India aims to ramp up its medical oxygen production capacity to 15,000 tonnes per day before a potential third wave of coronavirus infections that is expected to hit the country as soon as mid-September, an industry executive said.
The target implies a 50% jump from the maximum output of almost 10,000 tonnes reached earlier this year during the peak of the second COVID-19 wave, when hospitals ran short of the gas and relatives of patients had to search out oxygen cylinders.
Linde India supplied nearly one-third of the total oxygen demand during the peak.
Moloy Banerjee, head of Linde South Asia, said that while the government is targeting 15,000 tonnes of medical oxygen per day, Linde and other manufacturers were hoping to hit production of at least 13,500 tonnes per day ahead of the third wave.
As of Monday, India’s total COVID-19 cases had reached 33.03 million, with the death toll at 440,752, according to health ministry data.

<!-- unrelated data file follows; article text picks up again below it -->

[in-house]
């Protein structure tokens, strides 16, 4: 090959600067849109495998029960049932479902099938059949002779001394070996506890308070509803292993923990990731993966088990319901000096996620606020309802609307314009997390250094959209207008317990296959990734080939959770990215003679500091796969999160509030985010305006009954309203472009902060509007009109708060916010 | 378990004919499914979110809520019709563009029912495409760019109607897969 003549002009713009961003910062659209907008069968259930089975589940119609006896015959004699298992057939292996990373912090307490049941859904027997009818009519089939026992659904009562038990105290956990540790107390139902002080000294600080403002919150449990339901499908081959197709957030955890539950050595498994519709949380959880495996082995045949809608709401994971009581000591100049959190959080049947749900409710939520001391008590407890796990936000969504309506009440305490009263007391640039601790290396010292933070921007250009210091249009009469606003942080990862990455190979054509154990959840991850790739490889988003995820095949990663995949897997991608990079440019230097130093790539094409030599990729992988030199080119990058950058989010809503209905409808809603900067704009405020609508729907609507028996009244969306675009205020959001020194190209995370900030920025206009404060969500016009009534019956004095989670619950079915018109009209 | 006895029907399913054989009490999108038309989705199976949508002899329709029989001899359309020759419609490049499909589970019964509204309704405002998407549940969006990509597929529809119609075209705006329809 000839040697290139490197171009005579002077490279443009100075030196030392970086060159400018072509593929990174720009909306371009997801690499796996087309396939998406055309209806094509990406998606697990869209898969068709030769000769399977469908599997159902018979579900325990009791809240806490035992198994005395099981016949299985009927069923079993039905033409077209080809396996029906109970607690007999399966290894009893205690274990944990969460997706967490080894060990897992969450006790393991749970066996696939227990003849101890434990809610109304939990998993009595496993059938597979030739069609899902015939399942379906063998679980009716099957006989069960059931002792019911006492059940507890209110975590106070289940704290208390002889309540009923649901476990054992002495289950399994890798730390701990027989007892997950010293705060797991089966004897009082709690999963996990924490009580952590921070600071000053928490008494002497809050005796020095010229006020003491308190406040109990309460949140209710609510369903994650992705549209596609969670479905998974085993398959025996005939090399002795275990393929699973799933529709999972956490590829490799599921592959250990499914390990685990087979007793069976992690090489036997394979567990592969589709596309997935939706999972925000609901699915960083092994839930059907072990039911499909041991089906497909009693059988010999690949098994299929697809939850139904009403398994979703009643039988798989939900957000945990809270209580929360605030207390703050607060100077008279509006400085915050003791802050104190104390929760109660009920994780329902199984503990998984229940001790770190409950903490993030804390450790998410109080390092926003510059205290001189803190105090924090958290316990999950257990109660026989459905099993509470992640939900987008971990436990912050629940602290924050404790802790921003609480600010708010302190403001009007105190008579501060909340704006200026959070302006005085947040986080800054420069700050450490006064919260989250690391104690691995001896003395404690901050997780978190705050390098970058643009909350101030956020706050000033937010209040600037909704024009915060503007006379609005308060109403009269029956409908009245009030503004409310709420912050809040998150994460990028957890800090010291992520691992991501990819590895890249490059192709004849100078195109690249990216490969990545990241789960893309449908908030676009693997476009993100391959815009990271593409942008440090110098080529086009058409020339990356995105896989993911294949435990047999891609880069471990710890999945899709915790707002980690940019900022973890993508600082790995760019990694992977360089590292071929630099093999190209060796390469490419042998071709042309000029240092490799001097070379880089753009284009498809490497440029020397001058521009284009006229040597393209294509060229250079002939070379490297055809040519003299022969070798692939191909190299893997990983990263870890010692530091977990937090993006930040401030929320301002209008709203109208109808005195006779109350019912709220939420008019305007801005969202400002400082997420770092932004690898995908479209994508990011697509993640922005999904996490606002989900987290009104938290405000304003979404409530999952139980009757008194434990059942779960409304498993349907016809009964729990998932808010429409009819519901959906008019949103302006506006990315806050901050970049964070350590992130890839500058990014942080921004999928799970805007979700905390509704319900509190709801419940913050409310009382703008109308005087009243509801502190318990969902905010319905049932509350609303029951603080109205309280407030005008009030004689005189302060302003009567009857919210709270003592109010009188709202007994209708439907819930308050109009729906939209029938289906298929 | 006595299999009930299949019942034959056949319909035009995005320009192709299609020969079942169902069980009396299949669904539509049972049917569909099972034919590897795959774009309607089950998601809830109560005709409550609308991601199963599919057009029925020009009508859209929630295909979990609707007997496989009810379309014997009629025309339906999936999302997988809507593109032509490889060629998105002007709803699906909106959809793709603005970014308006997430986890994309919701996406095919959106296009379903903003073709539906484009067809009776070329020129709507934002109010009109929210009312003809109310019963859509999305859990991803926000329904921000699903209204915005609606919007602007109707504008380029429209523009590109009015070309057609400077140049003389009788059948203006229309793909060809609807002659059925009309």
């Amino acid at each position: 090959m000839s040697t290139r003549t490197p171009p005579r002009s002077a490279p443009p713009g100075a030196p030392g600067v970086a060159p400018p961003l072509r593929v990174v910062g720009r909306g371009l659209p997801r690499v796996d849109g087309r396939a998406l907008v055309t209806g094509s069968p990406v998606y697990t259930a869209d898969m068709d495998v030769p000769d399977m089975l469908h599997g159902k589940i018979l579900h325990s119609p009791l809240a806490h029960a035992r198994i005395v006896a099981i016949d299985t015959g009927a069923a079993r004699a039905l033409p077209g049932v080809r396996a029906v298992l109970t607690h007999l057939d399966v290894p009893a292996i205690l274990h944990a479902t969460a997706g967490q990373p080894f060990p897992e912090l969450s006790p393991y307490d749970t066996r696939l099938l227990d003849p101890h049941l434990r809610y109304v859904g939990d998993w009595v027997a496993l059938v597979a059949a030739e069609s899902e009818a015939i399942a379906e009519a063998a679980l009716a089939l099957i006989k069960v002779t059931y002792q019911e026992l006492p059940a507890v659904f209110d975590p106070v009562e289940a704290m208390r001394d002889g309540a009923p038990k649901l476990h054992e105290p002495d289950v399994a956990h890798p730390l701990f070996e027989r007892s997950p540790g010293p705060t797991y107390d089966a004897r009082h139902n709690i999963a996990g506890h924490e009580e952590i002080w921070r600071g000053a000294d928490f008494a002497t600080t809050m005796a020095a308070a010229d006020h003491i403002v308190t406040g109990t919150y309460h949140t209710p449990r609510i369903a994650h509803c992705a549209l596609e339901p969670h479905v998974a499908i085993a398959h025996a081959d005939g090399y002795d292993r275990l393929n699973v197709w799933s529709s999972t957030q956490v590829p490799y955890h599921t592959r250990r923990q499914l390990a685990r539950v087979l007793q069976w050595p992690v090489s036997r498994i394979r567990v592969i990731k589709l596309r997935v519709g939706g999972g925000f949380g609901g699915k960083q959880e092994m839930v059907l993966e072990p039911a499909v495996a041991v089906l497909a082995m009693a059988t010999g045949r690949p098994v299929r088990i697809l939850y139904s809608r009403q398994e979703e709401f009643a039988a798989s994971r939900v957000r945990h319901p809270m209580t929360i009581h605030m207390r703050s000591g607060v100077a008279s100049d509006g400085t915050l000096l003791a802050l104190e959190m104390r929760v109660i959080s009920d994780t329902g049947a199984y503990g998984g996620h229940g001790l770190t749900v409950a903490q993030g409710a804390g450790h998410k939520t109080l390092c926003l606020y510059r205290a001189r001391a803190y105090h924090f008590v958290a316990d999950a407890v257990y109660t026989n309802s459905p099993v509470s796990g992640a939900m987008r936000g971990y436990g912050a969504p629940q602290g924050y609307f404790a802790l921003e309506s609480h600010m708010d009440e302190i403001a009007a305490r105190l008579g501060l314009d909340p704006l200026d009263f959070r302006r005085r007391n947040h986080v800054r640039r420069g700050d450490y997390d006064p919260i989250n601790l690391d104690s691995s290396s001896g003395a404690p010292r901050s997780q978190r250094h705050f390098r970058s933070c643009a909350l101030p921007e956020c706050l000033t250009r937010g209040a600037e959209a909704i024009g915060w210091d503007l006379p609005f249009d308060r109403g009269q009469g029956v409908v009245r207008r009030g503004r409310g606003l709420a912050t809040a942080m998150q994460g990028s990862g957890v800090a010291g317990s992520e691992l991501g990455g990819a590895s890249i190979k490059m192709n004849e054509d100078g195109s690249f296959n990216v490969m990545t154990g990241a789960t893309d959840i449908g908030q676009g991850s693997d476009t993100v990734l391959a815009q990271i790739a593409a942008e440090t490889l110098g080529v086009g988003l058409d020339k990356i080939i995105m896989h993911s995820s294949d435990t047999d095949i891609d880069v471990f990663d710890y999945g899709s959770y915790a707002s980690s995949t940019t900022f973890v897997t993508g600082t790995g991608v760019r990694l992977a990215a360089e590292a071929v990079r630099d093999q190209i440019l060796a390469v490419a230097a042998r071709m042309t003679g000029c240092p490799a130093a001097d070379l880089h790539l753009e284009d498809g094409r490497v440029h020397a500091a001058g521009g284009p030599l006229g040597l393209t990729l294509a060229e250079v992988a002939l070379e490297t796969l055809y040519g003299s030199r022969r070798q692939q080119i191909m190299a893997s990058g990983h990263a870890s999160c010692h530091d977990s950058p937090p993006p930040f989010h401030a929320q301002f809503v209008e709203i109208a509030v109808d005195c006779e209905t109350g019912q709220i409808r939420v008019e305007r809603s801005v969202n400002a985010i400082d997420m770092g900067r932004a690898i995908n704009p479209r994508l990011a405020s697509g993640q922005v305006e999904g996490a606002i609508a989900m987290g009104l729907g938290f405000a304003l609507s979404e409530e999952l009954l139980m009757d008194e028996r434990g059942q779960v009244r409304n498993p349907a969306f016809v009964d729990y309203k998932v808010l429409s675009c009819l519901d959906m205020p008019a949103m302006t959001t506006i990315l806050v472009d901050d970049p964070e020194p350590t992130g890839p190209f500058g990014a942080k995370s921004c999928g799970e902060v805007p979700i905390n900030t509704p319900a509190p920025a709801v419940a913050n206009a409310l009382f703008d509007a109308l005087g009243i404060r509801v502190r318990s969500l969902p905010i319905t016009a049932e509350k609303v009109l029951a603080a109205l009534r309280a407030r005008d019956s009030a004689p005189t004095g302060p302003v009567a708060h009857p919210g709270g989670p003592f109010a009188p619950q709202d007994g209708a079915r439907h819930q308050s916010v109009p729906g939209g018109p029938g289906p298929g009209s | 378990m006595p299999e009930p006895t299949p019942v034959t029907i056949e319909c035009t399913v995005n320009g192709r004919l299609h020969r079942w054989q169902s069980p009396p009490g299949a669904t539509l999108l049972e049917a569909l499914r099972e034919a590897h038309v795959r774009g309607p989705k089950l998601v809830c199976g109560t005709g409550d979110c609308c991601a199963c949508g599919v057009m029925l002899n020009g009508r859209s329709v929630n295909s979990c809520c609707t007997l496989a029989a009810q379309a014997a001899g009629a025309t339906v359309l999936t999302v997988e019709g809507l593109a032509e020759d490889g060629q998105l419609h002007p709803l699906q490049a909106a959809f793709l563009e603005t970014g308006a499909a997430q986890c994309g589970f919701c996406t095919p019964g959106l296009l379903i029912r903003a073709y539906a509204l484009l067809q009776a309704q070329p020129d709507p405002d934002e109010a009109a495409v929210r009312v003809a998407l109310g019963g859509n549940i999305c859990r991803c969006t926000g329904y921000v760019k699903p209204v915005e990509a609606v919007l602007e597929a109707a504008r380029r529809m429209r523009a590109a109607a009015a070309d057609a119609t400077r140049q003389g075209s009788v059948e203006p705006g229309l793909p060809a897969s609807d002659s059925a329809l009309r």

While demand for medical oxygen in India has considerably reduced since the peak, reaching near pre-COVID levels, gas companies along with the government are gearing up for a scenario where the third wave could be worse than the previous one.
The New Delhi government said last month it will increase oxygen production by setting up new manufacturing units or expanding the production capacity of existing units for uninterrupted oxygen supply during a health crisis.
Shares of Linde India rose to record levels in the days following the Delhi government’s notification and have more than doubled for the year as of Monday’s closing price.
“There have been discussions with the Delhi government since the second wave of COVID-19. We are still reviewing the policy and trying to see if it is workable for Linde,” Banerjee added.
The company has not entered any formal agreement with the government.
Linde has also been in touch with the governments of Andhra Pradesh and Madhya Pradesh states to support setting up of additional oxygen storage capacities and manufacturing units.
(Only the headline and picture of this report may have been reworked by the Business Standard staff; the rest of the content is auto-generated from a syndicated feed.)
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